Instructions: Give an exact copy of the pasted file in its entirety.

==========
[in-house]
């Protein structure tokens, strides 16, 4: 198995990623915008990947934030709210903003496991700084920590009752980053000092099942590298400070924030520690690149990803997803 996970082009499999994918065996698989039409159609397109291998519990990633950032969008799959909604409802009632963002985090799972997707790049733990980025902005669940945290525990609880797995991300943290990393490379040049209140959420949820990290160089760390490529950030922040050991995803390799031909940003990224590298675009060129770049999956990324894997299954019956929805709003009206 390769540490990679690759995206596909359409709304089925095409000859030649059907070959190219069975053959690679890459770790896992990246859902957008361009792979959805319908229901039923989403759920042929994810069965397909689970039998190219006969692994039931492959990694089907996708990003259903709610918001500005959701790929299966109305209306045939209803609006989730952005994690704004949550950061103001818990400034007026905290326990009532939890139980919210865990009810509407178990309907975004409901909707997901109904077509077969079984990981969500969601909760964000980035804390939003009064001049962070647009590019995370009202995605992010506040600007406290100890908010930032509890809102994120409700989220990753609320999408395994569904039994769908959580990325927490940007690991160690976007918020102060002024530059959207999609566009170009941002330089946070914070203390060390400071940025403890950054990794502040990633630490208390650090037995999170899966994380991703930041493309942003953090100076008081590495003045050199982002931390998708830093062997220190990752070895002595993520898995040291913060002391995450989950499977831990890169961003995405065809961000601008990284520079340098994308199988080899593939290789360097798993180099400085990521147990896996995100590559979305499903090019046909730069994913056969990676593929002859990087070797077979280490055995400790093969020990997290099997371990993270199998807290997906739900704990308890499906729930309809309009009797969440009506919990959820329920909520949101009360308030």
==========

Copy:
[in-house]
């Protein structure tokens, strides 16, 4: 198995990623915008990947934030709210903003496991700084920590009752980053000092099942590298400070924030520690690149990803997803 996970082009499999994918065996698989039409159609397109291998519990990633950032969008799959909604409802009632963002985090799972997707790049733990980025902005669940945290525990609880797995991300943290990393490379040049209140959420949820990290160089760390490529950030922040050991995803390799031909940003990224590298675009060129770049999956990324894997299954019956929805709003009206 390769540490990679690759995206596909359409709304089925095409000859030649059907070959190219069975053959690679890459770790896992990246859902957008361009792979959805319908229901039923989403759920042929994810069965397909689970039998190219006969692994039931492959990694089907996708990003259903709610918001500005959701790929299966109305209306045939209803609006989730952005994690704004949550950061103001818990400034007026905290326990009532939890139980919210865990009810509407178990309907975004409901909707997901109904077509077969079984990981969500969601909760964000980035804390939003009064001049962070647009590019995370009202995605992010506040600007406290100890908010930032509890809102994120409700989220990753609320999408395994569904039994769908959580990325927490940007690991160690976007918020102060002024530059959207999609566009170009941002330089946070914070203390060390400071940025403890950054990794502040990633630490208390650090037995999170899966994380991703930041493309942003953090100076008081590495003045050199982002931390998708830093062997220190990752070895002595993520898995040291913060002391995450989950499977831990890169961003995405065809961000601008990284520079340098994308199988080899593939290789360097798993180099400085990521147990896996995100590559979305499903090019046909730069994913056969990676593929002859990087070797077979280490055995400790093969020990997290099997371990993270199998807290997906739900704990308890499906729930309809309009009797969440009506919990959820329920909520949101009360308030």